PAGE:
Answer: Not right away. The law faces challenges from unions and in Albany.
In addition to the 2015 bus accidents reported in the previous blog post, nine people were killed in 2014 bus accidents. The need to improve this story state of affairs was enshrined in the mayor’s Vision Zero, which aims to end traffic fatalities altogether and is based on the belief that traffic crashes are not “accidents.”
The Right of Way law was developed and passed as part of Vision Zero. This law makes it a misdemeanor crime to injure or kill a pedestrian a pedestrian in a crosswalk. Although this law makes sense as part of the overall effort to eliminate traffic deaths, it has become controversial, especially among bus drivers.
Opposition to Right of Way Law From Bus Drivers and Supporters
Unions point to the work rules that the MTA imposes, especially in terms of bus route timetables that are punishing in a congested city such as New York. They also note that other cities have implemented safety measures on buses that include awareness systems that sound alarms when pedestrians are too close to buses.
The bottom line, however, is that bus drivers and their supporters wish to be exempt from the Right of Way law, even when they kill a pedestrian in the crosswalk, until bus mirrors are retrofitted and safety technology is implemented on all MTA routes.
Supporters of Drivers’ Campaign to Decriminalize Bus Fatalities and Injuries
The result of the campaign to exempt bus drivers from the Right of Way law has been a bill that seeks exemption for drivers as well as a lawsuit against the city. The City Council
Their campaign caused NYC City Council members to introduce a bill to exempt bus drivers from criminal penalties when they kill or injure pedestrians with the right of way; 25 council members signed on to the bill. The NY senate to introduced a bill to exempt bus drivers from arrest in the event of a pedestrian injury or fatality. It passed in the Senate, but did not pass in the Assembly.
However, numerous citizens’ groups and organizations advocating for pedestrian safety have opposed these efforts. Transportation Alternatives, a non-profit that promotes alternatives to cars such as walking, biking and mass transit, has noted that eight of the nine people killed by buses in 2014 were in the crosswalk and had the right-of-way.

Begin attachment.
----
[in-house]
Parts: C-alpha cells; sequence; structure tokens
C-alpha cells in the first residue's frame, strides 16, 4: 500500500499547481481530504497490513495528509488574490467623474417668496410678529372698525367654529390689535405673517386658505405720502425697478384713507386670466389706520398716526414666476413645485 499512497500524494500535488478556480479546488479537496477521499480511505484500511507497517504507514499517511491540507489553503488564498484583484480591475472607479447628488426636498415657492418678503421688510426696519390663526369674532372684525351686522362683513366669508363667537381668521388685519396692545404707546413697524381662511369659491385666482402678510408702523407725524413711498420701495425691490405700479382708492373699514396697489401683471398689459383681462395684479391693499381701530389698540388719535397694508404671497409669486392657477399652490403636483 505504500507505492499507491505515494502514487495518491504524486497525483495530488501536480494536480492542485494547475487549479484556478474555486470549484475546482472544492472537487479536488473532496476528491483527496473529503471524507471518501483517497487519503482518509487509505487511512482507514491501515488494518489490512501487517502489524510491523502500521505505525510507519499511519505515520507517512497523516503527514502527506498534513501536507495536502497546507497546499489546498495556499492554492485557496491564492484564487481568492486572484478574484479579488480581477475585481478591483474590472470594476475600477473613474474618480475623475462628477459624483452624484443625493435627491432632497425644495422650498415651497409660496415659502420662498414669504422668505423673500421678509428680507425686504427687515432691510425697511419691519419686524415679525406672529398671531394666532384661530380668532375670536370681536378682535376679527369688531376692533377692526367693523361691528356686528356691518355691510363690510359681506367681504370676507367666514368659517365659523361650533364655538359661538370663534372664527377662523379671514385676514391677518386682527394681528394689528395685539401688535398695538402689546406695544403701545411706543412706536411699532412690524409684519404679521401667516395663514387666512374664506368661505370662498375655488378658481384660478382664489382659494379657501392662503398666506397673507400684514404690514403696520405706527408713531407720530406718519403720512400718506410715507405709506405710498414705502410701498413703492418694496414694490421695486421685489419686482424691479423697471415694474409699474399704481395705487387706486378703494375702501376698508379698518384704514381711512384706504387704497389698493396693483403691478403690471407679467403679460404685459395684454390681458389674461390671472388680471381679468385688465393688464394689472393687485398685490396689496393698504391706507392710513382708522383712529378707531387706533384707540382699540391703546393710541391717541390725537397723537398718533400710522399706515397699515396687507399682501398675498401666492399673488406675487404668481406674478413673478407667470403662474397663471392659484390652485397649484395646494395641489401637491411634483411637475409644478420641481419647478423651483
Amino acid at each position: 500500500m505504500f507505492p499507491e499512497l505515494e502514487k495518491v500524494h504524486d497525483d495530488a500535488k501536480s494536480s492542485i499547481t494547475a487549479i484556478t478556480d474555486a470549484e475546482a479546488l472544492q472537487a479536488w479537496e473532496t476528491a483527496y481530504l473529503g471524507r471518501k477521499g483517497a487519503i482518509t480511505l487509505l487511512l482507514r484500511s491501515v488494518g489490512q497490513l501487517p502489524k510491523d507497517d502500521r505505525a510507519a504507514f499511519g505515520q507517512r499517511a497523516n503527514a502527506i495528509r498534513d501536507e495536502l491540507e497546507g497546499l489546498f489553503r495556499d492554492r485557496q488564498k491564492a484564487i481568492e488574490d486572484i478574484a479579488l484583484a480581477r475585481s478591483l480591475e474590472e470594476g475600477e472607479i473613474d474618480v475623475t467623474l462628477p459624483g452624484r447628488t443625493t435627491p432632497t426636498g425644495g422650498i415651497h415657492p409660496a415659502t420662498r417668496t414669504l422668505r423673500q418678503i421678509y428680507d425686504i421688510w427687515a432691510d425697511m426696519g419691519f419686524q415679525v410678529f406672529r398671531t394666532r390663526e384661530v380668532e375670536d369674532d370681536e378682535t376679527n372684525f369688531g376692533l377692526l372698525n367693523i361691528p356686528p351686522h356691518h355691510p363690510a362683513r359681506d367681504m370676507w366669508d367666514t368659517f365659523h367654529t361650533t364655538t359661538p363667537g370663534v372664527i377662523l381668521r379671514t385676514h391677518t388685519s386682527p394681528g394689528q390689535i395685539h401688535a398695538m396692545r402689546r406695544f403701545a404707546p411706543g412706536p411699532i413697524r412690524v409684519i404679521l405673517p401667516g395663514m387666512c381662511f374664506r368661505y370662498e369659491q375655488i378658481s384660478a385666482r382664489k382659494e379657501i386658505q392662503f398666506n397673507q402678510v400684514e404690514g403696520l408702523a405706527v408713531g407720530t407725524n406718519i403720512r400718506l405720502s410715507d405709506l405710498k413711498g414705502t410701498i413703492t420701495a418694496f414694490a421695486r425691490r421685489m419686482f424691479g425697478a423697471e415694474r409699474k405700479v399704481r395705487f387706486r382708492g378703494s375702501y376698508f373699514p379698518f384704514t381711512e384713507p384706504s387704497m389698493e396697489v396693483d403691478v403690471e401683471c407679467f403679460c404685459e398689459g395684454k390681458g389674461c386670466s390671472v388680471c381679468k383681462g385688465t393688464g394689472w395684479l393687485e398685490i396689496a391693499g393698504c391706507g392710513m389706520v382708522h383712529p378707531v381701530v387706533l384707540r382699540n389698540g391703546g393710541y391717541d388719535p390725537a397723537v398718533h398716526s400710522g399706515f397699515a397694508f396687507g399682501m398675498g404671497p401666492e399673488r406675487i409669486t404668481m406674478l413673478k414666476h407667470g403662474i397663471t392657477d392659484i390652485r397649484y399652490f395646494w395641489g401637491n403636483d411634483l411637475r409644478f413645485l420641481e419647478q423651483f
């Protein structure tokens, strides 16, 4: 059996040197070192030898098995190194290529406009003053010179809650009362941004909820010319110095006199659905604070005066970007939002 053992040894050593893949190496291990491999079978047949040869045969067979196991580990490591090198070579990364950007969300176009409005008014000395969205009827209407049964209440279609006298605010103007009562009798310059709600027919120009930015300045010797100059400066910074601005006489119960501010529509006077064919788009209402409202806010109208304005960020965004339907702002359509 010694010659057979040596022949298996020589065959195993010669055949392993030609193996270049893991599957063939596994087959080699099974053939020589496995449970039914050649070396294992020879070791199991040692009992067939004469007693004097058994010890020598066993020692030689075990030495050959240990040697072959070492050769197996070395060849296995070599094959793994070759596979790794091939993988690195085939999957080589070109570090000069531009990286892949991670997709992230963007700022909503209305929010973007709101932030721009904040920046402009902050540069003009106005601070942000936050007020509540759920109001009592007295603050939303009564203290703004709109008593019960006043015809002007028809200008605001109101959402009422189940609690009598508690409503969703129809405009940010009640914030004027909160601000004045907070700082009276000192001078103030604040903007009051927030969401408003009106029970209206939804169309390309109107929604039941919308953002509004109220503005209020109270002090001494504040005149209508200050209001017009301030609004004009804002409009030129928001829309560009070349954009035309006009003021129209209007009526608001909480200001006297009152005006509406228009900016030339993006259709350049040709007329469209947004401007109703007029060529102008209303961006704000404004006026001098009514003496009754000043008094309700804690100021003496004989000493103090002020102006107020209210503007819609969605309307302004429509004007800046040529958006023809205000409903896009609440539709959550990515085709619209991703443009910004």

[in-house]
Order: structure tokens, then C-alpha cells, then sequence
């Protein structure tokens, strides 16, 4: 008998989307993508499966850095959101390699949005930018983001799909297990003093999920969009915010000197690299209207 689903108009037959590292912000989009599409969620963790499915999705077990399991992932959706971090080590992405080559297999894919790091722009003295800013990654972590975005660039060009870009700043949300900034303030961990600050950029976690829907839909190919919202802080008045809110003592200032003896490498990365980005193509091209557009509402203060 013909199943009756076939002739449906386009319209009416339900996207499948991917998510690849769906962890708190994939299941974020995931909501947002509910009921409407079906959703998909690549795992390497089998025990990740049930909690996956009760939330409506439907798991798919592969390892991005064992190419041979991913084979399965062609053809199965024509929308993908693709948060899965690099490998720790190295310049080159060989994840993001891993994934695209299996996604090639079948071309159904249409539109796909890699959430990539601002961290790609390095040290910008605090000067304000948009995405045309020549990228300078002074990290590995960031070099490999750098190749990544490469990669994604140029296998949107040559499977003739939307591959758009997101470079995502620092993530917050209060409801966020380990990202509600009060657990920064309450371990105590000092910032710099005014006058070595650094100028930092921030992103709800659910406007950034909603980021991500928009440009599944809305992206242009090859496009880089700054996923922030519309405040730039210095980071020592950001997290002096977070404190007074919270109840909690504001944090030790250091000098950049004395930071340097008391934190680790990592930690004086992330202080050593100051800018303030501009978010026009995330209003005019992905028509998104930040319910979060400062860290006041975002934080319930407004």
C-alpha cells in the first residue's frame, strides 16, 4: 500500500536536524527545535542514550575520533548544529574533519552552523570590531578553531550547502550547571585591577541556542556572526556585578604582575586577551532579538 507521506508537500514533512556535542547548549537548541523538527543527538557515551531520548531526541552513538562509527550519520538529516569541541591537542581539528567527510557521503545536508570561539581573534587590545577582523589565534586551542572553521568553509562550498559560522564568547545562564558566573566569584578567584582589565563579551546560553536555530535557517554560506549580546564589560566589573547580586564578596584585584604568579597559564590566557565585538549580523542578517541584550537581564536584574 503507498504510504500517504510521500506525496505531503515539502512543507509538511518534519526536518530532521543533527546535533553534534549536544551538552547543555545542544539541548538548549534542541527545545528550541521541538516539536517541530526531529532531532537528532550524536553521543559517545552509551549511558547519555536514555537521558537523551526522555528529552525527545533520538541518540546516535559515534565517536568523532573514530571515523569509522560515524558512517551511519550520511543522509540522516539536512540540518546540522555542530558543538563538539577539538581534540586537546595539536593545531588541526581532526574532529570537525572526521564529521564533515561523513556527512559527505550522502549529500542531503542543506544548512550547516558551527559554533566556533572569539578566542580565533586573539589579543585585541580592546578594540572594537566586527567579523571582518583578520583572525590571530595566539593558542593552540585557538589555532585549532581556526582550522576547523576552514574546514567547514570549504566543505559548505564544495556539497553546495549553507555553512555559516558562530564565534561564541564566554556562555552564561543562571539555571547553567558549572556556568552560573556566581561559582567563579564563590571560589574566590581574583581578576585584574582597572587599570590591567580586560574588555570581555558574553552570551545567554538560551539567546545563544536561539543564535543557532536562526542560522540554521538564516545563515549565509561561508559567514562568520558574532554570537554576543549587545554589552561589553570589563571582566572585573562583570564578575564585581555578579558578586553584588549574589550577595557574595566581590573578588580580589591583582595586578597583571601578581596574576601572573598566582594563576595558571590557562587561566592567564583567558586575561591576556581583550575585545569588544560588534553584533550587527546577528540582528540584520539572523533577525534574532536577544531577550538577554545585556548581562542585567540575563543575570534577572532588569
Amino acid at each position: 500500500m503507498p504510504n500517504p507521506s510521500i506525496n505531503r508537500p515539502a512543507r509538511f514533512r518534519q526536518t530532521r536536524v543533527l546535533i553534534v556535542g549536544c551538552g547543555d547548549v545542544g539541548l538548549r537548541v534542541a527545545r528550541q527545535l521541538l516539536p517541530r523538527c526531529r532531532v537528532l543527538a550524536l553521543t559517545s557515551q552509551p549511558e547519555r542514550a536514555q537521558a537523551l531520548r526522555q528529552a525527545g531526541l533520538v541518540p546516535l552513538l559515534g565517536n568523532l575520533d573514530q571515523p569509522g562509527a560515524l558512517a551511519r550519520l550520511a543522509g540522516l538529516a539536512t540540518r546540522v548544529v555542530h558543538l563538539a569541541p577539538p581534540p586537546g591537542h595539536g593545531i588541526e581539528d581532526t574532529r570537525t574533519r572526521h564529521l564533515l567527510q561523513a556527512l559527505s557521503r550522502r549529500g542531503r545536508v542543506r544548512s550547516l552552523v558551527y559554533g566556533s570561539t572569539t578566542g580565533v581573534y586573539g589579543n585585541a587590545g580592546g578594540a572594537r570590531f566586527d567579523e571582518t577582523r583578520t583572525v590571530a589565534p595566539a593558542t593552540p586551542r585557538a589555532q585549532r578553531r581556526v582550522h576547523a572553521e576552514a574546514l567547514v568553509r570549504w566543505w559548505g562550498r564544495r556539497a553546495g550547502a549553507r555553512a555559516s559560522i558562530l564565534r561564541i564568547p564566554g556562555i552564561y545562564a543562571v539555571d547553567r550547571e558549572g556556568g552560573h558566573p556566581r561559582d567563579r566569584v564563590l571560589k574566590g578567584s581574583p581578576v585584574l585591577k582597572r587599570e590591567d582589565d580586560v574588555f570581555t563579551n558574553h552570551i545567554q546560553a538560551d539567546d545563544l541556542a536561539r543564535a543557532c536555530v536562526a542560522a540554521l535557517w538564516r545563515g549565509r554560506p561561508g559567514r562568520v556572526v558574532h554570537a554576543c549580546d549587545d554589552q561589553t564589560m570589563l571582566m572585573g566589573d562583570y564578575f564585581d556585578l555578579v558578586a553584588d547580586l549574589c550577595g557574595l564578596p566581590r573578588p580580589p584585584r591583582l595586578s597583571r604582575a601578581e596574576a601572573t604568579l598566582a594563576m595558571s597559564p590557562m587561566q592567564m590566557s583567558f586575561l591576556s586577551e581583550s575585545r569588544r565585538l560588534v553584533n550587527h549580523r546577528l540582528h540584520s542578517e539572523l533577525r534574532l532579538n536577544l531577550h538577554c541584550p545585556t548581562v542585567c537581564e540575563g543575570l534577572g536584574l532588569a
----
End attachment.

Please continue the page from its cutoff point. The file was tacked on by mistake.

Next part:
Citizen’s Groups and Businesses Support Right of Way Law
Rather than relaxing standards for bus drivers, advocates for applying the law equally say that bus drivers should actually be held to a higher standard because they receive special training focused on safely navigating the crowded streets of New York. Realizing that this is unrealistic, these advocates say that drivers should at least be held to the same standards as taxi drivers and ordinary commuters.
They also note that having different standards for different drivers weakens the law, destroying public trust and reducing adherence to the law. Finally, they say that all vehicles have blind spots, and using them as an excuse to exempt drivers from the provisions of the Right of Way law does not account for the fact that most drivers figure out where the blind spots are and adjust their driving habits.
Others, including editorial writers in business-oriented Crain’s Business Journal, point out that the MTA could relax the timetables that drivers must follow. One editorial offers other suggestions, such as reprogramming lights to prevent drivers from making turns while pedestrians are in crosswalks. They ask why New York cannot implement sensors that would alert bus drivers to the presence of pedestrians.
Based on evaluating the opposition to the law, it is clear that holding bus drivers accountable is only part of the solution to the problem of bus accidents. The situation requires everyone to step up to protect pedestrians on the streets of New York.